Bone Machine’s second-shortest song, “The Ocean” may also be its most disturbing. One of the local papers up here printed two photographs,” Waits explained in the album’s press kit. “One was a picture of a woman on the beach holding a bottle of beer and a cigarette, looking out at the ocean. And the next picture was the same day, a couple hours later, of her floating face-down in the brine, the beer still in her hand. And the photographer had walked past her and heard her say under her breath, ‘The ocean doesn’t want me today.’” It features one of Waits’ favorite obscure instruments, the Chamberlin, an early precursor to the more famous Mellotron that features actual eight-second tape reels of “sampled” instruments. Waits’ daughter Kellisimone coined the term “strangels” for the tune. “Strange angels,” Waits explained. “ if you have strangels, then you can have braingels. Those are the angels that live in your head.”

7. “Jesus Gonna Be Here”

For “Jesus Gonna Be Here,” Waits switched instruments with bassist Larry Taylor, whose buzzing, two-note slide lick hovers over the song forebodingly. “Probably would have been better if we’d gotten a Baptist choir, but I kind of like it by itself, just bass and guitar,” Waits remarked dryly in the album’s press kit. As the song draws to a close, a helicopter can be heard over the studio, mingling with Waits’ closing phlegmatic cough.

8. “A Little Rain”

One of the songs Waits’ wife Kathleen Brennan cowrote with him, “A Little Rain,” was was similarly inspired by local news items, this one by the murder of a 15-year-old girl who’d stepped into a stranger’s van. Waits, who’d relocated to rural California after stretches in Los Angeles, Chicago and New York, described murder as “in greater relief … here, where you see the golden fields or whatever.” “I’m always drawn to these terrible stories,” he told biographer Barney Hoskyns. “My wife is the same way.”

9. “In the Colosseum”

In one of the most jarring transitions on the album, Waits comes roaring back, accompanied by his own inspired thwacking on the Conundrum, a percussion instrument of his own devising: “Like a big iron crucifix, and there are a lot of different things that we hang off of it: crowbars and found metal objects that I like the sound of.”

10. “Goin’ Out West”

“Goin’ Out West” is probably Bone Machine’s most famous cut, having appeared in a variety of films and television shows. “When you live somewhere other than California, you do have this golden image that everything will be all right when you get here,” Waits explained. To that end, the song’s unnamed narrator unspools a litany of his qualifications for making it on the Golden Coast. For the record, “I got some dragstrip courage, I can really drive a bed / I’m gonna change my name to Hannibal, maybe just Rex” is emphatically one of the finest couplets ever recorded. Tony Franciosa, who dated the narrator’s mother, was a Golden Globe-winning actor (for 1959’s Career) whose career extended to both the small screen and the stage. Franciosa earned an Oscar nomination for his role in A Hatful of Rain, a 1957 morphine drama that would later be name-checked in the Waits B-side “Long Way Home” (“I got a head full of lighting / a hat full of rain”).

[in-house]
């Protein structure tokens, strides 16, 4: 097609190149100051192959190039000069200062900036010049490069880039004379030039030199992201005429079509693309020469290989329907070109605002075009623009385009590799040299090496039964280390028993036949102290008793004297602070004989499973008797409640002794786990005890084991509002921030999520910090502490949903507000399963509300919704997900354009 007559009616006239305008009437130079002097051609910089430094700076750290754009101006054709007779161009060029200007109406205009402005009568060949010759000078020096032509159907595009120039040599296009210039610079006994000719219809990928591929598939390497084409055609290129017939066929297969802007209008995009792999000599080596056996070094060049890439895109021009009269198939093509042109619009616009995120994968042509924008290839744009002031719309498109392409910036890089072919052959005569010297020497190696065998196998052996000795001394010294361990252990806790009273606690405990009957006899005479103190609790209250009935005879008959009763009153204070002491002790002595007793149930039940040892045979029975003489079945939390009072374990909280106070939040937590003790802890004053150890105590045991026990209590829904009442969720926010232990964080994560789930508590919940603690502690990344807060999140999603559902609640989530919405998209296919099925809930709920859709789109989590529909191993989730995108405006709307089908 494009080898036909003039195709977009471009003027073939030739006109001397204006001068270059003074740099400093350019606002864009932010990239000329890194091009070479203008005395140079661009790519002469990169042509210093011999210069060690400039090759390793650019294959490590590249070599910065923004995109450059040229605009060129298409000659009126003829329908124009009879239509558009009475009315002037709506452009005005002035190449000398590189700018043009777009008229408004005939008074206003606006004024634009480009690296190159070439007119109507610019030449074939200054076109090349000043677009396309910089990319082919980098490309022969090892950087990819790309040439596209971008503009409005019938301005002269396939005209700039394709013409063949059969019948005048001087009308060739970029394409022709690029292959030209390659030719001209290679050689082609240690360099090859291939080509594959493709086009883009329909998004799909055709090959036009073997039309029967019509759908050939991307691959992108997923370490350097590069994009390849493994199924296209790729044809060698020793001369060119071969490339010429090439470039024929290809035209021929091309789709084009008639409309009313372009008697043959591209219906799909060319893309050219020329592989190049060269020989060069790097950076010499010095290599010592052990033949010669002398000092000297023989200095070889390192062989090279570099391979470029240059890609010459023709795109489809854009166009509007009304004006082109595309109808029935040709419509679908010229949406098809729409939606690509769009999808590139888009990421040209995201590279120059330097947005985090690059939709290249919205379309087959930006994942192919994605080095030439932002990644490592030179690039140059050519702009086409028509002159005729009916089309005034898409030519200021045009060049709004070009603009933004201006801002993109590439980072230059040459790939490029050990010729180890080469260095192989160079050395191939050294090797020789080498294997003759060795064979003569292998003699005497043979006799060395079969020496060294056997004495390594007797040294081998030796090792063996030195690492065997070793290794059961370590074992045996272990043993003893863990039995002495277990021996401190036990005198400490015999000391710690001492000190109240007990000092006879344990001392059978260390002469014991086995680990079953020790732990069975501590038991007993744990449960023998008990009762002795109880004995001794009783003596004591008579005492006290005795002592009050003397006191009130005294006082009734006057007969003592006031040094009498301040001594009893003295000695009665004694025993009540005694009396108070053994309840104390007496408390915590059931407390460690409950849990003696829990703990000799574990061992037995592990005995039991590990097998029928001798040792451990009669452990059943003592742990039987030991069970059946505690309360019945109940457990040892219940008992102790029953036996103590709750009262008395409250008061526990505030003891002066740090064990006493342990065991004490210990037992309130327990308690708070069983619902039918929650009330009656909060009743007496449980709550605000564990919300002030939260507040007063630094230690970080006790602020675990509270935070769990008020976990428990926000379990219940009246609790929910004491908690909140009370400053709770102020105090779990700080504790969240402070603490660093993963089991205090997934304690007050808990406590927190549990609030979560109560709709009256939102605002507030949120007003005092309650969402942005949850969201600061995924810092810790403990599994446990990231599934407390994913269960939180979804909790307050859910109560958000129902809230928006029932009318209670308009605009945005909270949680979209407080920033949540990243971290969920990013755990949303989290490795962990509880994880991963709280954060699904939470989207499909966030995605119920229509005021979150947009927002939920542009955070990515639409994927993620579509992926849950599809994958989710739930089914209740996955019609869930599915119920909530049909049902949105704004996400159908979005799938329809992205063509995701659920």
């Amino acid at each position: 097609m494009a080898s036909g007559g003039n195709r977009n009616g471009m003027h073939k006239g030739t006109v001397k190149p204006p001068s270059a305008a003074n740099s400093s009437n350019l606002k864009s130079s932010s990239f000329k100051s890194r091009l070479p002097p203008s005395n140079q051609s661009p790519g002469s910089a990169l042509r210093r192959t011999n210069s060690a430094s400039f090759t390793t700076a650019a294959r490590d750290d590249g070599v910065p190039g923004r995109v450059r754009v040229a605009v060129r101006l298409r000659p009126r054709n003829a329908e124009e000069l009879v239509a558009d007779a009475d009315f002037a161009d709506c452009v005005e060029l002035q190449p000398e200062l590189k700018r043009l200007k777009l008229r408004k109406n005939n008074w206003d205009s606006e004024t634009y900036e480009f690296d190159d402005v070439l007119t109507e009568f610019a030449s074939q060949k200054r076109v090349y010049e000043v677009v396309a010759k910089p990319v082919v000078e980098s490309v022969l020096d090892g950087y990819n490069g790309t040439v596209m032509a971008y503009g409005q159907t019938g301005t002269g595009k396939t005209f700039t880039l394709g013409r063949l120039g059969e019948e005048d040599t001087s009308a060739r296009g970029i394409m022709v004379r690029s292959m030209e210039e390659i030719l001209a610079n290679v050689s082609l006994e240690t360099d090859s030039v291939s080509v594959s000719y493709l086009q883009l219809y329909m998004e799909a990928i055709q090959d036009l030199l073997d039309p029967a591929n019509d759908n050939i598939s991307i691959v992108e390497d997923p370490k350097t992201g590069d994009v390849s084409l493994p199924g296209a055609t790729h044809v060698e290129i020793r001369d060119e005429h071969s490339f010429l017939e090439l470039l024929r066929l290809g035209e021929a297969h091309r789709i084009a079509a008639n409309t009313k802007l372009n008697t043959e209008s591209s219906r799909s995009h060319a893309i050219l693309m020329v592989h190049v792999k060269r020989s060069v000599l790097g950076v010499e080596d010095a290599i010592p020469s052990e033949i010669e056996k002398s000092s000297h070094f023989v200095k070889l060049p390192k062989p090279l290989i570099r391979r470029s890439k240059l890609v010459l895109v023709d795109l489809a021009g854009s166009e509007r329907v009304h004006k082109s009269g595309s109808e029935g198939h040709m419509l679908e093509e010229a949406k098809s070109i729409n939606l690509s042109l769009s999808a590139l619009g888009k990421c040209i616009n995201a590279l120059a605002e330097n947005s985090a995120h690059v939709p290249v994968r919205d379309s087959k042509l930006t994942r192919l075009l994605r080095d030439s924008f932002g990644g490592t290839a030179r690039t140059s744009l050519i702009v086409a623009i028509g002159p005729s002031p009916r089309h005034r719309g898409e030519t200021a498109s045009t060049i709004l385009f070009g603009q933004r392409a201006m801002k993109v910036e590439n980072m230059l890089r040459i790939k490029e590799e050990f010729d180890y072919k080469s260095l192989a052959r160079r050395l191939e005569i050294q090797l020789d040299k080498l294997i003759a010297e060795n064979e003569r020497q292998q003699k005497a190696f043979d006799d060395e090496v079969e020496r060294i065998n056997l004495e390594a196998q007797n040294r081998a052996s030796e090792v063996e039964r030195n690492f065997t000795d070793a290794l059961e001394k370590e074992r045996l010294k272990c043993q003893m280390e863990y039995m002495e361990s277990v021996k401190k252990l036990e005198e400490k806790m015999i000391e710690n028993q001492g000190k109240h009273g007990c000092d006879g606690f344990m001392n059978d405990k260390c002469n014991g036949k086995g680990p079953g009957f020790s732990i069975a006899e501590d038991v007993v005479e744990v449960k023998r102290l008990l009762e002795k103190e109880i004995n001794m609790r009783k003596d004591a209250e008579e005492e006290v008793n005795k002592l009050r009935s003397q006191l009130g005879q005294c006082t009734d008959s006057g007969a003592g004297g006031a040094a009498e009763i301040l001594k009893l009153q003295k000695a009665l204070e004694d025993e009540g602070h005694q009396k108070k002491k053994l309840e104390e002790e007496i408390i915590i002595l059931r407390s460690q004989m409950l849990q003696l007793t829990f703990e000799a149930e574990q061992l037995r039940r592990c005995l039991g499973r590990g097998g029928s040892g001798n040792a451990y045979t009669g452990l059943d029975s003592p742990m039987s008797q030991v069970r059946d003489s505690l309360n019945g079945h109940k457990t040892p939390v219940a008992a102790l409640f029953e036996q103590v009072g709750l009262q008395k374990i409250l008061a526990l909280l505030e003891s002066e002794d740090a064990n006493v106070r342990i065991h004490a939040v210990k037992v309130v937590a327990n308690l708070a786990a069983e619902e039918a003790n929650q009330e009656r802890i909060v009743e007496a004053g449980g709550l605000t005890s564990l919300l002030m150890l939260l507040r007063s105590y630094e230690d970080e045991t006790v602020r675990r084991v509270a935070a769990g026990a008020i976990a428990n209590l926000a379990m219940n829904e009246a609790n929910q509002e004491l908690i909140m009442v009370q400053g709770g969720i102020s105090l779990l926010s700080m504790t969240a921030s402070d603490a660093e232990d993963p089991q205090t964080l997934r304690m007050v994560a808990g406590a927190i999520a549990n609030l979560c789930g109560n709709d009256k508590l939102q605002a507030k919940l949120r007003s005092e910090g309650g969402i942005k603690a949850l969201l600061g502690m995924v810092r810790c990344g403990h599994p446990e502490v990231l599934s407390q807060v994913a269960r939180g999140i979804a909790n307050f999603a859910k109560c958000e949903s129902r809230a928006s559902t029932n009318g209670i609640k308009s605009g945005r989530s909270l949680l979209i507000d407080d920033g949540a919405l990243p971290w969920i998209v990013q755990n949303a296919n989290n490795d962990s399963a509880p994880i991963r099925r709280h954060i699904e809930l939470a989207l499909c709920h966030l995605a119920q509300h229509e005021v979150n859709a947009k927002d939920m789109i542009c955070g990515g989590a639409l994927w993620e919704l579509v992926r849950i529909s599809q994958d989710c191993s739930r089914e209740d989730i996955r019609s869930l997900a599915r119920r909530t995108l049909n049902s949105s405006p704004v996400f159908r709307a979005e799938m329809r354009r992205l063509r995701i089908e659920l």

11. “Murder in the Red Barn”

“Originally barns were painted with the blood of dead animals,” Waits lectured Thrasher in 1993. “Before they had paint, there was blood.” (Side note: I am getting a lot of mileage out of this Thrasher piece because I find the image of interviewer Brian Bannon of SoCal hardcore also-rans Jodie Foster’s Army sitting there taking all this in.) He likened the song to “an old Flannery O’Connor story” to Hoskyns, and while there’s circumstantial evidence linking “Murder in the Red Barn” to an old English murder ballad called “The Murder of Maria Marten,” I can’t find any record of Waits commenting on that directly, though the murder ballad tradition is certainly something he’s familiar with — see his version of the popular warhorse “Two Sisters.

12. “Black Wings”

Even though it’s about some kind of murderous avenging angel/secret agent, this, along with “Goin’ Out West” is basically the most fun track on Bone Machine. Between the spaghetti western guitar, the protagonist’s having killed a man with a guitar string and saved a baby from “drowned-ing” (per Waits, the second time he uses this pronunciation on the record), and the fact that Waits straight-up just hisses near the end, this is clearly not pitched at the same emotional tenor of, say, the next track.

13. “Whistle Down the Wind”

At least one person has floated the theory — via an early 2000s listserv — that Bone Machine is largely influenced by a novel by Mary Hayley Bell called Whistle Down The Wind and/or the 1962 film based on it (produced by Sir Richard Attenborough). WDTW‘s plot revolves around a group of schoolchildren who believe a fugitive criminal holed up in a barn is actually the messiah. (It doesn’t end well.) Both the film and the novel are heavy with Christian symbolism and it’s hardly a great leap to assume Waits or Brennan were familiar with them. (All that said, Whistle Down the Wind has a rich, proven musical history: The film was adapted into a musical by Andrew Lloyd Webber and Jim Steinman, which later provided a one-off hit for Boyzone, and Toto — yes, that Toto — used it as an inspiration for their video for “Stranger in Town,” which stars Brad Dourif.) “Whistle down the wind,” as a phrase, meanwhile, means “to send away or abandon” and in some variants, dates back to the 16th century.